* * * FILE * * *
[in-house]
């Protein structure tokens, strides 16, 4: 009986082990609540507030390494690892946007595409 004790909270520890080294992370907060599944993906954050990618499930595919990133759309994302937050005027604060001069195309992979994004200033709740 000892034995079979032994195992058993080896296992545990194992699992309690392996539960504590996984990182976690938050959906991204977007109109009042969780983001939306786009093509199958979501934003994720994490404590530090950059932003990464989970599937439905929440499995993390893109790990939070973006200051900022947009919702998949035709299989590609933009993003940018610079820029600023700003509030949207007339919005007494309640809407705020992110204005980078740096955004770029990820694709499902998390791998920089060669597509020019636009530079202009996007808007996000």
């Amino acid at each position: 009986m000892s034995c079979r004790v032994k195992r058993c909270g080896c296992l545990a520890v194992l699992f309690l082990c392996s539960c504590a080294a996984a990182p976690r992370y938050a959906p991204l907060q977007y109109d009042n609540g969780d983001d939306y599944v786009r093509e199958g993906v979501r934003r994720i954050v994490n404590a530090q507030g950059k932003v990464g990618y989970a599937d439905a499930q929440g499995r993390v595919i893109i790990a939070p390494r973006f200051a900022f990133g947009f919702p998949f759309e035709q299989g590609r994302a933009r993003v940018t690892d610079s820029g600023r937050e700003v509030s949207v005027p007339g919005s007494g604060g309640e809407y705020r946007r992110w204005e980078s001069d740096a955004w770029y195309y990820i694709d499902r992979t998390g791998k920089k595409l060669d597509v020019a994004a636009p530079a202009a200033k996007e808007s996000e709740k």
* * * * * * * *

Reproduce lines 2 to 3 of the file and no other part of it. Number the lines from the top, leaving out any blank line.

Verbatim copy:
């Protein structure tokens, strides 16, 4: 009986082990609540507030390494690892946007595409 004790909270520890080294992370907060599944993906954050990618499930595919990133759309994302937050005027604060001069195309992979994004200033709740 000892034995079979032994195992058993080896296992545990194992699992309690392996539960504590996984990182976690938050959906991204977007109109009042969780983001939306786009093509199958979501934003994720994490404590530090950059932003990464989970599937439905929440499995993390893109790990939070973006200051900022947009919702998949035709299989590609933009993003940018610079820029600023700003509030949207007339919005007494309640809407705020992110204005980078740096955004770029990820694709499902998390791998920089060669597509020019636009530079202009996007808007996000």
């Amino acid at each position: 009986m000892s034995c079979r004790v032994k195992r058993c909270g080896c296992l545990a520890v194992l699992f309690l082990c392996s539960c504590a080294a996984a990182p976690r992370y938050a959906p991204l907060q977007y109109d009042n609540g969780d983001d939306y599944v786009r093509e199958g993906v979501r934003r994720i954050v994490n404590a530090q507030g950059k932003v990464g990618y989970a599937d439905a499930q929440g499995r993390v595919i893109i790990a939070p390494r973006f200051a900022f990133g947009f919702p998949f759309e035709q299989g590609r994302a933009r993003v940018t690892d610079s820029g600023r937050e700003v509030s949207v005027p007339g919005s007494g604060g309640e809407y705020r946007r992110w204005e980078s001069d740096a955004w770029y195309y990820i694709d499902r992979t998390g791998k920089k595409l060669d597509v020019a994004a636009p530079a202009a200033k996007e808007s996000e709740k």